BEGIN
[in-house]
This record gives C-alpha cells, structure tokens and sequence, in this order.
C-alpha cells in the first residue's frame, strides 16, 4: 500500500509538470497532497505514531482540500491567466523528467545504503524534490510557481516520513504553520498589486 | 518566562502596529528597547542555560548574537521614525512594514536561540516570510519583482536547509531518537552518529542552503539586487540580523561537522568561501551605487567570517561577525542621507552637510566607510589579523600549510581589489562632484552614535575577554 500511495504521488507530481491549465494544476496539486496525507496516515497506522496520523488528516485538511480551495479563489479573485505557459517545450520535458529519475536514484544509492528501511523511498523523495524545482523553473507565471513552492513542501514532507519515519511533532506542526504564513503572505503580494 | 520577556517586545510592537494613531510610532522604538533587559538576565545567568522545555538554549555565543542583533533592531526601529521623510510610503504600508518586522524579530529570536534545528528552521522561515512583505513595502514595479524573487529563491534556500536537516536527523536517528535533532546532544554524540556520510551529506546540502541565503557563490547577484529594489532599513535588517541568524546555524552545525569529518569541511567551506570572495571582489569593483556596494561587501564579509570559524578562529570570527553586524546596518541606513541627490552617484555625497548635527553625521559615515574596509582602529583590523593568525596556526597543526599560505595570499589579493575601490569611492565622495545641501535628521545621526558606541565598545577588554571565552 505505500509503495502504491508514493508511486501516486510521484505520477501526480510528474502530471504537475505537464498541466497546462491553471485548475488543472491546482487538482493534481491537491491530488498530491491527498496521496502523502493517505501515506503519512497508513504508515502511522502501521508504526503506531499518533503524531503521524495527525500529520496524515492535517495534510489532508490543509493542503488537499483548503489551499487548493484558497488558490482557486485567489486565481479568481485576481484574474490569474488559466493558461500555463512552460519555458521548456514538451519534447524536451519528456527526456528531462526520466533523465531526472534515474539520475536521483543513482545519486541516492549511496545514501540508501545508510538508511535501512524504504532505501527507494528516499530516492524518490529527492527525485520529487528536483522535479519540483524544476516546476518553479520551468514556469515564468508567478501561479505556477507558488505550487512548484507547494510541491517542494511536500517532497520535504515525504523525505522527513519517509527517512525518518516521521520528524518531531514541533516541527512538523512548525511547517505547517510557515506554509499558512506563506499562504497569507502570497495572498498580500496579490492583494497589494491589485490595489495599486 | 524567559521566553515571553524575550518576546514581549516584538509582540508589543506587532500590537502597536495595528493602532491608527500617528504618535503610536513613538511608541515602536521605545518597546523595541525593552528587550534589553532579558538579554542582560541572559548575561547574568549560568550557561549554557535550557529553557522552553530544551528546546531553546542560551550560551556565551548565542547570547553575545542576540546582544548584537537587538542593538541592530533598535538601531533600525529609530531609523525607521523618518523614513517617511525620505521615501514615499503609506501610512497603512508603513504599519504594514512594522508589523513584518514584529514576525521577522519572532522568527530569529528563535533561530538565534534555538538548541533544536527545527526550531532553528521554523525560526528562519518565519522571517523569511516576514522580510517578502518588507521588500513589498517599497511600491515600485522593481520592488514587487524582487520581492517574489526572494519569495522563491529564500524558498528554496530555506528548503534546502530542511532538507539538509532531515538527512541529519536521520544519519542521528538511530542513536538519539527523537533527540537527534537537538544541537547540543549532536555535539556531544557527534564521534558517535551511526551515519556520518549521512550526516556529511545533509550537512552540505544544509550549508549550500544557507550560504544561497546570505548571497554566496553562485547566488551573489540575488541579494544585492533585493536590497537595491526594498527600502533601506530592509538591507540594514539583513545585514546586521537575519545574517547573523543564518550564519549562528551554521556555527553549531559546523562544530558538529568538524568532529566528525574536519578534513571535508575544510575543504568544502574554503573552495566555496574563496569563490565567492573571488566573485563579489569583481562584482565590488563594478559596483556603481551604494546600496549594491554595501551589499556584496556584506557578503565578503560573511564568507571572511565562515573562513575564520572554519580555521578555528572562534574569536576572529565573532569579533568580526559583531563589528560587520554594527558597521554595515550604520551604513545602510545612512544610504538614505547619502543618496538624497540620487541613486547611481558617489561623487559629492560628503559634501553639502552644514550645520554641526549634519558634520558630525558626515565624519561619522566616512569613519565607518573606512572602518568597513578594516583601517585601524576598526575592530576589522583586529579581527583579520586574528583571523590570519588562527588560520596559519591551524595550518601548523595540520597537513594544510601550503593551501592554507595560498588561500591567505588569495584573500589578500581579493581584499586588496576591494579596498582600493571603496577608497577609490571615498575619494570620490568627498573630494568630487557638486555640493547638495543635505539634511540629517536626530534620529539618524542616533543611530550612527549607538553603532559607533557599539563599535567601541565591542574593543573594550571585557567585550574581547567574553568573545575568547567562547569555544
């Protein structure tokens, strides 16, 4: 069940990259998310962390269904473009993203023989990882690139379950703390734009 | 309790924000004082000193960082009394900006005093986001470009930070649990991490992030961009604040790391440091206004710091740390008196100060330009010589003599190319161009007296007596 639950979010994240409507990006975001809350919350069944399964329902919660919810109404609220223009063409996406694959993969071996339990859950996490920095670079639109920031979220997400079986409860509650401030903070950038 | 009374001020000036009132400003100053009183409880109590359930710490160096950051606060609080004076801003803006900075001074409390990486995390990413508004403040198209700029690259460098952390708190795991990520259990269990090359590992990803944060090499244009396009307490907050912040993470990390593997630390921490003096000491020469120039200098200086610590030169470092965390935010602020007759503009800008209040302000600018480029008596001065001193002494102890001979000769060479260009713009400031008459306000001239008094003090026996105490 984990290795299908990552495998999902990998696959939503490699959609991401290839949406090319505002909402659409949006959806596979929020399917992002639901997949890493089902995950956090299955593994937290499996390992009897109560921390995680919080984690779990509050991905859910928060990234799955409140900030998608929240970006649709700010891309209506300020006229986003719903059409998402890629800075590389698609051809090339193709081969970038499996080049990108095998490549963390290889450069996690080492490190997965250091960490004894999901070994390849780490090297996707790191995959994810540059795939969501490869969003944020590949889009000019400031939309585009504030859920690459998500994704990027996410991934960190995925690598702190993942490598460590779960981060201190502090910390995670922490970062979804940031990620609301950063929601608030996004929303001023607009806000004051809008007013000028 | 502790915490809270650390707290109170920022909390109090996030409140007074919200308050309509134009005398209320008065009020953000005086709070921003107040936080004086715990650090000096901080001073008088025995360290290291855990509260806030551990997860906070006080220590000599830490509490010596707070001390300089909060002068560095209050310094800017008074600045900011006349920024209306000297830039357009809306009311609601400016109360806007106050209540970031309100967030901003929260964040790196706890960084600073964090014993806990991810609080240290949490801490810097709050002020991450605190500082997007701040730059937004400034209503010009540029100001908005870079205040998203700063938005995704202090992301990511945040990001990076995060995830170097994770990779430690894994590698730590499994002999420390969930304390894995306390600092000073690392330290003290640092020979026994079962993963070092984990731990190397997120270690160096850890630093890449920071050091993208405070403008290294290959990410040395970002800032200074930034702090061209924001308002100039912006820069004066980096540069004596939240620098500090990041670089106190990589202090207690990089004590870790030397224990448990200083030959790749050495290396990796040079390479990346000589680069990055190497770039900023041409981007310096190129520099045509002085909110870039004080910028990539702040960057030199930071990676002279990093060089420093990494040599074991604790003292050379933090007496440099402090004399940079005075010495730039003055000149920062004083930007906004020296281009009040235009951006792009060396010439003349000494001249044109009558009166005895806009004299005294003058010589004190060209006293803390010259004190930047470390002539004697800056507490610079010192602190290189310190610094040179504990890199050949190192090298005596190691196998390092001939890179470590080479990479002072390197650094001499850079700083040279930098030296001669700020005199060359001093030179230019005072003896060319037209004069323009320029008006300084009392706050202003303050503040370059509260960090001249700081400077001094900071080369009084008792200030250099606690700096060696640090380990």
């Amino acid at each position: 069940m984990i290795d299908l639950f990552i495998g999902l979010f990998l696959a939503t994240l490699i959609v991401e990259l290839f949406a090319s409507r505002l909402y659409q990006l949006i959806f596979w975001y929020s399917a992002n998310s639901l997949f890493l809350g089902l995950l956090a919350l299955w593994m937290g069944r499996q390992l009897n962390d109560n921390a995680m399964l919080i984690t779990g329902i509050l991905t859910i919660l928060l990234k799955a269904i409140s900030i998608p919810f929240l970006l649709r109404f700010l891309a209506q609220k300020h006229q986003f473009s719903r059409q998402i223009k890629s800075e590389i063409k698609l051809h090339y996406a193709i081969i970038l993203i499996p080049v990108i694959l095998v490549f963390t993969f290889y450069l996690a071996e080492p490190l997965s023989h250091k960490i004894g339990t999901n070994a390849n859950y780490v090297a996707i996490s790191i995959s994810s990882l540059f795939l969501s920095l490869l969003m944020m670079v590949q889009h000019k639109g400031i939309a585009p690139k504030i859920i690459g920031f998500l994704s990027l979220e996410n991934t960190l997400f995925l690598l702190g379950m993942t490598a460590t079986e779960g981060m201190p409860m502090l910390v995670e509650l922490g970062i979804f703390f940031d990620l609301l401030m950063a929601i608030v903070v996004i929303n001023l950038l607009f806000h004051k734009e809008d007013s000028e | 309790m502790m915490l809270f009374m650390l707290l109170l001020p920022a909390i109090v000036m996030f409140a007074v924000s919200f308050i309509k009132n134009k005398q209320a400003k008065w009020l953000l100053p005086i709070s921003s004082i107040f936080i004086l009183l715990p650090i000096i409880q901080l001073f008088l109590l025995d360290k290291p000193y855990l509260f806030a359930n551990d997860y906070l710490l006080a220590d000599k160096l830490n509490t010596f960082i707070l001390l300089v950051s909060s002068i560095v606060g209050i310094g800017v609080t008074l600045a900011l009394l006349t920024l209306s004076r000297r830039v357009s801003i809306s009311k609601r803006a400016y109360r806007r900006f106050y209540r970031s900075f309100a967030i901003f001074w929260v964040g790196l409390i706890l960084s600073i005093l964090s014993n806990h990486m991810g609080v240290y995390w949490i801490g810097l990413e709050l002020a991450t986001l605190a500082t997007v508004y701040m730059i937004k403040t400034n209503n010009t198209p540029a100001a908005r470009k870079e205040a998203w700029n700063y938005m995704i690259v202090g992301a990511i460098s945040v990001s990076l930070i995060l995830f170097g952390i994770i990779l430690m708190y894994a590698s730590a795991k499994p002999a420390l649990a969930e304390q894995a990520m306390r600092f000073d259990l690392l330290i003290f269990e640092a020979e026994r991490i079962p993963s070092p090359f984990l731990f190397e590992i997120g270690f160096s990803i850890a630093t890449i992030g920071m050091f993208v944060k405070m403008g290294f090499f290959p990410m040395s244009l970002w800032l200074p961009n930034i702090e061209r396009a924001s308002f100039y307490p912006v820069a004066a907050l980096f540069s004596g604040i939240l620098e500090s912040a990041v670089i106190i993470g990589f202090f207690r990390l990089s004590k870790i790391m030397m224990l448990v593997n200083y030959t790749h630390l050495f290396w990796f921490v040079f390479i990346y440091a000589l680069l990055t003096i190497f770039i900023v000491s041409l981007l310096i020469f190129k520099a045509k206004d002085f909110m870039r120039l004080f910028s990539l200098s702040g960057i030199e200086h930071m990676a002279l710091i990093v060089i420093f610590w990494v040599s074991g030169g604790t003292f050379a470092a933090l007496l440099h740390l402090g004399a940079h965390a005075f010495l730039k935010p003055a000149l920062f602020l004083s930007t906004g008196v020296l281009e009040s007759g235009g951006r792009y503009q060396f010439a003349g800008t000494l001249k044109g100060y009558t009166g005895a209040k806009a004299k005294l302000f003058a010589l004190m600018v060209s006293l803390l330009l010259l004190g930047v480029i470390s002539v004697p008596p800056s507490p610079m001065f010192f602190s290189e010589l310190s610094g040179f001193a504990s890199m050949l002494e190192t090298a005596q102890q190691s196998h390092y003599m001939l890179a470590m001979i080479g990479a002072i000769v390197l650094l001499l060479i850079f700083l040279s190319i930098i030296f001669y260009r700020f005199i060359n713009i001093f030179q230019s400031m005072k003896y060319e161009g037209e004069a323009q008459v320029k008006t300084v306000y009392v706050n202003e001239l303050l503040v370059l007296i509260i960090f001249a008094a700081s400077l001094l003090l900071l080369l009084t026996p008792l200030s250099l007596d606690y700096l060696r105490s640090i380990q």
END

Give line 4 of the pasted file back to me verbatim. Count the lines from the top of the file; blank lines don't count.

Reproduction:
């Protein structure tokens, strides 16, 4: 069940990259998310962390269904473009993203023989990882690139379950703390734009 | 309790924000004082000193960082009394900006005093986001470009930070649990991490992030961009604040790391440091206004710091740390008196100060330009010589003599190319161009007296007596 639950979010994240409507990006975001809350919350069944399964329902919660919810109404609220223009063409996406694959993969071996339990859950996490920095670079639109920031979220997400079986409860509650401030903070950038 | 009374001020000036009132400003100053009183409880109590359930710490160096950051606060609080004076801003803006900075001074409390990486995390990413508004403040198209700029690259460098952390708190795991990520259990269990090359590992990803944060090499244009396009307490907050912040993470990390593997630390921490003096000491020469120039200098200086610590030169470092965390935010602020007759503009800008209040302000600018480029008596001065001193002494102890001979000769060479260009713009400031008459306000001239008094003090026996105490 984990290795299908990552495998999902990998696959939503490699959609991401290839949406090319505002909402659409949006959806596979929020399917992002639901997949890493089902995950956090299955593994937290499996390992009897109560921390995680919080984690779990509050991905859910928060990234799955409140900030998608929240970006649709700010891309209506300020006229986003719903059409998402890629800075590389698609051809090339193709081969970038499996080049990108095998490549963390290889450069996690080492490190997965250091960490004894999901070994390849780490090297996707790191995959994810540059795939969501490869969003944020590949889009000019400031939309585009504030859920690459998500994704990027996410991934960190995925690598702190993942490598460590779960981060201190502090910390995670922490970062979804940031990620609301950063929601608030996004929303001023607009806000004051809008007013000028 | 502790915490809270650390707290109170920022909390109090996030409140007074919200308050309509134009005398209320008065009020953000005086709070921003107040936080004086715990650090000096901080001073008088025995360290290291855990509260806030551990997860906070006080220590000599830490509490010596707070001390300089909060002068560095209050310094800017008074600045900011006349920024209306000297830039357009809306009311609601400016109360806007106050209540970031309100967030901003929260964040790196706890960084600073964090014993806990991810609080240290949490801490810097709050002020991450605190500082997007701040730059937004400034209503010009540029100001908005870079205040998203700063938005995704202090992301990511945040990001990076995060995830170097994770990779430690894994590698730590499994002999420390969930304390894995306390600092000073690392330290003290640092020979026994079962993963070092984990731990190397997120270690160096850890630093890449920071050091993208405070403008290294290959990410040395970002800032200074930034702090061209924001308002100039912006820069004066980096540069004596939240620098500090990041670089106190990589202090207690990089004590870790030397224990448990200083030959790749050495290396990796040079390479990346000589680069990055190497770039900023041409981007310096190129520099045509002085909110870039004080910028990539702040960057030199930071990676002279990093060089420093990494040599074991604790003292050379933090007496440099402090004399940079005075010495730039003055000149920062004083930007906004020296281009009040235009951006792009060396010439003349000494001249044109009558009166005895806009004299005294003058010589004190060209006293803390010259004190930047470390002539004697800056507490610079010192602190290189310190610094040179504990890199050949190192090298005596190691196998390092001939890179470590080479990479002072390197650094001499850079700083040279930098030296001669700020005199060359001093030179230019005072003896060319037209004069323009320029008006300084009392706050202003303050503040370059509260960090001249700081400077001094900071080369009084008792200030250099606690700096060696640090380990």